Stone agrees. “The Rogue Valley, even with early ripening varieties, was behind the Willamette Valley,” he says. “It was one of the first years I can remember that our King Estate was the first fruit in.”

The quick bloom and warm temperatures created challenges. Many grapes were ready simultaneously in Willamette Valley.

“That translated out into a very condensed harvest for all of us across the valley,” says Burr. “We went to 24-hour shifts for a little while.”

As several inches of rain were forecast the third week of September, some accelerated picking. “We literally picked 55% of our fruit from the 19th through the 24th,” says Lange, who started harvesting on September 8th and finished on the 24th.

Some growers choose to wait out the rain. “There was a lot of fruit left in the valley after the 24th,” says Lange. The resulting wines will likely be different than those picked earlier. Some also split the difference.

“We take in enough fruit that I like to hedge my bets,” says Adint. “I picked some before the rains and left some out. In a high sugar year, a little rain isn’t a bad thing.”

In the Umpqua at Abacela, working with entirely different varieties, Jones says harvest was more spread out. “We started picking on the 16th of September, and we finished on the 24th of October.”

Brix, acids, and yields

The season was warm but, given the change in weather patterns of the rain, Brix and acids were somewhat varied depending on when one picked.

“For us, it was a vintage of higher Brix and lower acid,” says Burr. “It took a while for the flavors to get there.”

“It was almost like a tale of two harvests,” says Stone. “Our riper, lower elevation sites, and a lot of our North Valley grapes came in early, and they’re very ripe Pinots. After the rain, it stayed cooler, so all of our higher elevations, cooler sites, the flavor profile and chemistries were way different. They’re more austere, a bit brighter, higher acid.”

The story in the Umpqua was considerably different. “You look across the board, across all varieties, we have lower Brix, about anywhere from .8 to 1.2 brix,” says Jones.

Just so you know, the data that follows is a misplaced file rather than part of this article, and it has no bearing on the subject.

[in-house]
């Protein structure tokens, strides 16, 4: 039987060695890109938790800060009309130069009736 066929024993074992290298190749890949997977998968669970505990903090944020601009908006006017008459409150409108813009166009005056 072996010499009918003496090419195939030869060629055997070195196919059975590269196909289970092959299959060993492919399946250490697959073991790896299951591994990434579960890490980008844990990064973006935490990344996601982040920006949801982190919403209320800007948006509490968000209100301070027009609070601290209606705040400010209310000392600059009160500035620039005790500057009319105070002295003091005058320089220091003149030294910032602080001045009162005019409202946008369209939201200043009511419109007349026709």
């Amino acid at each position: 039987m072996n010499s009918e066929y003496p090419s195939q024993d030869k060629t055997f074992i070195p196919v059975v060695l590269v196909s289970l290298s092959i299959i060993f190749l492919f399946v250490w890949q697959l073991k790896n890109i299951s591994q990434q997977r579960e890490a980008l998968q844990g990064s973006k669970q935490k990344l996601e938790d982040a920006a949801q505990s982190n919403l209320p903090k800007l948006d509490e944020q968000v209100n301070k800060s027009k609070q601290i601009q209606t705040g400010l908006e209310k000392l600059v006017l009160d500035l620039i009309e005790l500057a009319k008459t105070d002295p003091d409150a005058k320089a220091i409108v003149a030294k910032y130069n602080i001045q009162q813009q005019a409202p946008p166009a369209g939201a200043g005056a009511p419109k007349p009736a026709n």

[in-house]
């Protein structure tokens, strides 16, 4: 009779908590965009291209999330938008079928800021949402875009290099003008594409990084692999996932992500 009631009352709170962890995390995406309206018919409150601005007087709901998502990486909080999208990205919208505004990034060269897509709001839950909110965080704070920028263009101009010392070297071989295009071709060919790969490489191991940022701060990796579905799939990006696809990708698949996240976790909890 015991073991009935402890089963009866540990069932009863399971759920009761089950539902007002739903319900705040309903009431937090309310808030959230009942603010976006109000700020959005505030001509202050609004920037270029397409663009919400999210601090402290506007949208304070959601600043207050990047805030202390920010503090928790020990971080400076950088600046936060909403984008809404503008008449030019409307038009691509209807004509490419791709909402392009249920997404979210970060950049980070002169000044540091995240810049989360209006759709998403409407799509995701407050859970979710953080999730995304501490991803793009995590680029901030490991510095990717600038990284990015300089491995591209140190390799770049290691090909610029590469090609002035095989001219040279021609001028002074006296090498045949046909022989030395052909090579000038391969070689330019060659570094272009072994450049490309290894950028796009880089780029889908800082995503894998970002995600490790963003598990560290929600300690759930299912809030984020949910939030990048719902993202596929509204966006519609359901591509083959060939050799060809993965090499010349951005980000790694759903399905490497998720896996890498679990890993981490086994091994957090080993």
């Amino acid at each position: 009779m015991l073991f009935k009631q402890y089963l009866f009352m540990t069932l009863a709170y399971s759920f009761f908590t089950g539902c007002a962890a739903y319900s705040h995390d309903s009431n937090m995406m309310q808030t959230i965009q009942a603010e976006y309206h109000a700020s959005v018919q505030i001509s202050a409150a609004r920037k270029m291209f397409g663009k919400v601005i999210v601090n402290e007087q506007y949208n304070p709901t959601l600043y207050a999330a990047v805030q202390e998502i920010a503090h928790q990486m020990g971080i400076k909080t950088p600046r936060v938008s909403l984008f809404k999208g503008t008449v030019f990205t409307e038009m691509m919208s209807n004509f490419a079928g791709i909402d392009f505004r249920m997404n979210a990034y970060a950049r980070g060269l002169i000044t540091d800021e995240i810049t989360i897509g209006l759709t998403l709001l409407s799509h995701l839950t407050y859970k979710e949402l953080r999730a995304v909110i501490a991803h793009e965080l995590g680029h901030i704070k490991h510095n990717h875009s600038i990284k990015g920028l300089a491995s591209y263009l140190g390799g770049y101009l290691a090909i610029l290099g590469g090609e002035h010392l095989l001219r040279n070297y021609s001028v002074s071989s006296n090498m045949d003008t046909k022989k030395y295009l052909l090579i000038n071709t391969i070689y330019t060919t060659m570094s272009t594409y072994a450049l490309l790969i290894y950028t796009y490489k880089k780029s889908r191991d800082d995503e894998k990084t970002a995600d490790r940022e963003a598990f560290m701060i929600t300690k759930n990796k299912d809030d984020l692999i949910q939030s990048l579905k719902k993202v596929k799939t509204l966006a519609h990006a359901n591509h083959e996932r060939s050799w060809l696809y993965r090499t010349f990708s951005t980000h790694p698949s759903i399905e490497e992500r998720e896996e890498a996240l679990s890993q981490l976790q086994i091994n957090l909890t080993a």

Yields were also varied. “We had pretty big clusters, about 20-40% above average depending on where you were,” says Burr. “Each cluster seemed to have a lot of berries, and the berries were above average.”

“Our crop yields were near average,” says Sokol Blosser.

Growing Degree Days

Growing Degree Days courtesy Greg Jones.

Growing Degree Days, a measure of heat accumulation, reflected the warmth of the vintage, which was well above historical averages. “It was our third warmest vintage ever,” says Sokol Blosser. 2015 was the warmest, followed by 2014.

“We did have plenty of heat,” says Lange. He reported 2700 degree days in 2023. In contrast, the prior year had 2500 with harvest a month later.

Quality high

While pick dates varied depending on site, winemaker style, and whether one picked before or after the rain, winemakers all seem quite pleased by what they have in barrel.

“The vintage provided an opportunity to make what I consider, hopefully, some of the best Pinot Noir we’ve ever produced,” says Lange.

“We’ve got some really good wines in the house,” says Burr. “They’ll be very consumer friendly in my opinion.”

“I’m excited about ‘23,” says Adint. “We’ll see some nice ripe flavors. I’m also excited about how much variation I see between my single vineyards right now.”

Stone agrees that the 2023 vintage will have plenty for everyone to embrace.

“As we go through the cellar, there is a lot of diversity in terms of wines and flavor profiles,” he says. “The cooler sites are higher quality, and the warmer sites are higher quality. They’re just different.”

NB: Interviews for this article were conducted in December of 2023 and January of 2024.